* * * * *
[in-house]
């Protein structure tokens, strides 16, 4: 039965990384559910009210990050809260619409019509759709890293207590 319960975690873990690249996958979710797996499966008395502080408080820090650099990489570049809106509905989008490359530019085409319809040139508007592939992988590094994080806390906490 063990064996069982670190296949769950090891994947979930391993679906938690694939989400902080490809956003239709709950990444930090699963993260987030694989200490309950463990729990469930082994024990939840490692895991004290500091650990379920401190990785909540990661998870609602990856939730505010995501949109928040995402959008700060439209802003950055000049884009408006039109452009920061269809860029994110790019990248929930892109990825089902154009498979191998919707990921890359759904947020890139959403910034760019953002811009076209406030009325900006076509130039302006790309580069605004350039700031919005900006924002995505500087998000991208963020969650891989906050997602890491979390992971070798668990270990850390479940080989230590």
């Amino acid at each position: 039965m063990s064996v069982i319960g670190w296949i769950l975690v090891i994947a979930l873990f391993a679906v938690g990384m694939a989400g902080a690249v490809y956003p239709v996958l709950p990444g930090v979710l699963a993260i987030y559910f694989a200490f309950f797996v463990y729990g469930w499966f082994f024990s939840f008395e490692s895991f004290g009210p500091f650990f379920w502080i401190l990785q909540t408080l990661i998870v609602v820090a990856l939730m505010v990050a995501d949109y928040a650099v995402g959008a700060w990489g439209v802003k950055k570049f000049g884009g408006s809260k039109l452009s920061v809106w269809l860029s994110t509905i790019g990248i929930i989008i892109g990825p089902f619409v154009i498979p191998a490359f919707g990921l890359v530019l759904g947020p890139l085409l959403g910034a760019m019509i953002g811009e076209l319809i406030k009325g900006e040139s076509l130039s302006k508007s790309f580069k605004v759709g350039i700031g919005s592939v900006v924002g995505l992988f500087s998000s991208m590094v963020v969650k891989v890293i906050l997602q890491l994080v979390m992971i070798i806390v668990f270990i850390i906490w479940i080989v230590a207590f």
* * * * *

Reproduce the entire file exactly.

[in-house]
């Protein structure tokens, strides 16, 4: 039965990384559910009210990050809260619409019509759709890293207590 319960975690873990690249996958979710797996499966008395502080408080820090650099990489570049809106509905989008490359530019085409319809040139508007592939992988590094994080806390906490 063990064996069982670190296949769950090891994947979930391993679906938690694939989400902080490809956003239709709950990444930090699963993260987030694989200490309950463990729990469930082994024990939840490692895991004290500091650990379920401190990785909540990661998870609602990856939730505010995501949109928040995402959008700060439209802003950055000049884009408006039109452009920061269809860029994110790019990248929930892109990825089902154009498979191998919707990921890359759904947020890139959403910034760019953002811009076209406030009325900006076509130039302006790309580069605004350039700031919005900006924002995505500087998000991208963020969650891989906050997602890491979390992971070798668990270990850390479940080989230590």
């Amino acid at each position: 039965m063990s064996v069982i319960g670190w296949i769950l975690v090891i994947a979930l873990f391993a679906v938690g990384m694939a989400g902080a690249v490809y956003p239709v996958l709950p990444g930090v979710l699963a993260i987030y559910f694989a200490f309950f797996v463990y729990g469930w499966f082994f024990s939840f008395e490692s895991f004290g009210p500091f650990f379920w502080i401190l990785q909540t408080l990661i998870v609602v820090a990856l939730m505010v990050a995501d949109y928040a650099v995402g959008a700060w990489g439209v802003k950055k570049f000049g884009g408006s809260k039109l452009s920061v809106w269809l860029s994110t509905i790019g990248i929930i989008i892109g990825p089902f619409v154009i498979p191998a490359f919707g990921l890359v530019l759904g947020p890139l085409l959403g910034a760019m019509i953002g811009e076209l319809i406030k009325g900006e040139s076509l130039s302006k508007s790309f580069k605004v759709g350039i700031g919005s592939v900006v924002g995505l992988f500087s998000s991208m590094v963020v969650k891989v890293i906050l997602q890491l994080v979390m992971i070798i806390v668990f270990i850390i906490w479940i080989v230590a207590f």